The ragweed count for any given day is available in your local newspaper’s weather section, advises the American College of Allergy, Asthma & Immunology. You can also find the pollen forecast online by visiting a weather website and entering a ZIP code. A final option is to look up a city's website. Some cities, such as the city of Albuquerque, New Mexico, measure local pollen counts and post them on their websites.
Ragweed grows throughout the United States but is particularly prevalent in the East and Midwest. Its blooms release pollen from mid-summer through the fall. Ragweed pollen counts are highest in mid-September and may remain at high levels later than expected due to global warming causing a longer growing season, explains the Florida Center for Allergy & Asthma Care.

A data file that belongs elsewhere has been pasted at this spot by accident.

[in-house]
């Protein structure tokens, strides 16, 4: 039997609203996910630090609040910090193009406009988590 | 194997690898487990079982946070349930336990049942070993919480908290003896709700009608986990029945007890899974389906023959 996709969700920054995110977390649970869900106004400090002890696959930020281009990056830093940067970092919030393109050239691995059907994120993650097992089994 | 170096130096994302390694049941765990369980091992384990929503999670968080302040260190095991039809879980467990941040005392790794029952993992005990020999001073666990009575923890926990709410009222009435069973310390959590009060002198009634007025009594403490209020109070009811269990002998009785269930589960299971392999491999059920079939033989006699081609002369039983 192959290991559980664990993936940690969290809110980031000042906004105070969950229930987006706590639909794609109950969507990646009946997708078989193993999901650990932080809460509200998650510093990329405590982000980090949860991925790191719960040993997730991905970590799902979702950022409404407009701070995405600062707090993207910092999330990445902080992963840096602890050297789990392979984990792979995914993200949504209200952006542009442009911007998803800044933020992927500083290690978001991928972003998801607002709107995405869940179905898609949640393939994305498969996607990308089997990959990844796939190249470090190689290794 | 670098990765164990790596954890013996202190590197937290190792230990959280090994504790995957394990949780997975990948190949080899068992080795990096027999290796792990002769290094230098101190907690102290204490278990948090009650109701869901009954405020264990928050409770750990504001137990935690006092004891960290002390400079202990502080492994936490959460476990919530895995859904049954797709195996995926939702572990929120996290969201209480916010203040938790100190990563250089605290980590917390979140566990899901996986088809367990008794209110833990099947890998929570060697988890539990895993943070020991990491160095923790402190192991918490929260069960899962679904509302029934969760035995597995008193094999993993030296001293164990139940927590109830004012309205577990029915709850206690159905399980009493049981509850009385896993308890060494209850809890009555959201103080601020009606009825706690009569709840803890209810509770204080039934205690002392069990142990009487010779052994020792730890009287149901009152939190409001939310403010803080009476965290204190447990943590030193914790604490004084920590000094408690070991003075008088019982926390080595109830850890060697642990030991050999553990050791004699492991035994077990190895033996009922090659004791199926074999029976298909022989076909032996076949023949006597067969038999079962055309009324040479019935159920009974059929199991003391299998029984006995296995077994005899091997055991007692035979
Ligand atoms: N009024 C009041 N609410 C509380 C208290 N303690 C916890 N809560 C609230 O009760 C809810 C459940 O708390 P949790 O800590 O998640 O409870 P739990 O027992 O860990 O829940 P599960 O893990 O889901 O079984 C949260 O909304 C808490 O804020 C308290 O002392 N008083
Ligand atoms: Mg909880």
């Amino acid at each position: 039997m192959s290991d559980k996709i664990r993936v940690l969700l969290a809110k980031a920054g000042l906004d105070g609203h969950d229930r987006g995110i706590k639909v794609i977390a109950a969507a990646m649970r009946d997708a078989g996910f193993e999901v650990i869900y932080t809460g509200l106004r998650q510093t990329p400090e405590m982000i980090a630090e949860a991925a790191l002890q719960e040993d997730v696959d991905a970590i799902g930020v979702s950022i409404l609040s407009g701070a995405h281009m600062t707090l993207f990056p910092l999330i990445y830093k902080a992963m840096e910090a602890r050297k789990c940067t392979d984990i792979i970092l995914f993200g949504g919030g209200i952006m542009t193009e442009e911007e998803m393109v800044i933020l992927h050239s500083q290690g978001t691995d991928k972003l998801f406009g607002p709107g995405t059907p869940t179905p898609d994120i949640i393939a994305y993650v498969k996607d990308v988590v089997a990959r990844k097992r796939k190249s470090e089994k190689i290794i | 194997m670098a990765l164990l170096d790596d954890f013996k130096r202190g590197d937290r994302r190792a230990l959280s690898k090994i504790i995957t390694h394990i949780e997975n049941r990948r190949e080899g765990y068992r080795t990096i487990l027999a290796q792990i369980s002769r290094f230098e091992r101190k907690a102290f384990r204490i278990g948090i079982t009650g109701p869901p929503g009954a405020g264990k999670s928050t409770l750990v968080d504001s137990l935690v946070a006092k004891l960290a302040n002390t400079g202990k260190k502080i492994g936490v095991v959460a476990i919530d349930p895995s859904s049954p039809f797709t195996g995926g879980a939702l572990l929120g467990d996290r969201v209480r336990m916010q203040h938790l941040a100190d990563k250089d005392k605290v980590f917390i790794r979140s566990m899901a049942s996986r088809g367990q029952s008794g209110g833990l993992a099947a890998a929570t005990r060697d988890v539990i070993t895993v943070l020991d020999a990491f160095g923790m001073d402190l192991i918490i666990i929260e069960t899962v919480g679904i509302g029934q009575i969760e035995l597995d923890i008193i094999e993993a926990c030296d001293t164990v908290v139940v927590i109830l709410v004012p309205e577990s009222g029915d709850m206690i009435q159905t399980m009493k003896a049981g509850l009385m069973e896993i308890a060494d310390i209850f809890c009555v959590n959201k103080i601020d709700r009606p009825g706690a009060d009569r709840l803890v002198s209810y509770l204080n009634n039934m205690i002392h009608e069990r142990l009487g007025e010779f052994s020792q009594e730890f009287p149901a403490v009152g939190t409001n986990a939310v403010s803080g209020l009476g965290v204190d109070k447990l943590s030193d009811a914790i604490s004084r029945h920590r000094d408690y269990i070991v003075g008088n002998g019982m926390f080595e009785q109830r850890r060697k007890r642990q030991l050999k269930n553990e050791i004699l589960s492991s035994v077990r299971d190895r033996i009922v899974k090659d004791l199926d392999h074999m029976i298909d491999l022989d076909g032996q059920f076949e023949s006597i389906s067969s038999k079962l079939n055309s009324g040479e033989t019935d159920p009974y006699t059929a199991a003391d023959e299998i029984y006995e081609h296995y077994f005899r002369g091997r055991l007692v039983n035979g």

The total pollen counts as shown in your local newspaper or online reflect the total amount of pollen in the air. These counts may include pollen from ragweed, sagebrush, tumbleweed and varieties of trees, according to the Asthma and Allergy Foundation of America. Trees likely to contribute to the pollen count are cedar, cottonwood, birch and oak. Because total pollen counts include ragweed counts, a high total pollen count does not necessarily irritate a ragweed allergy.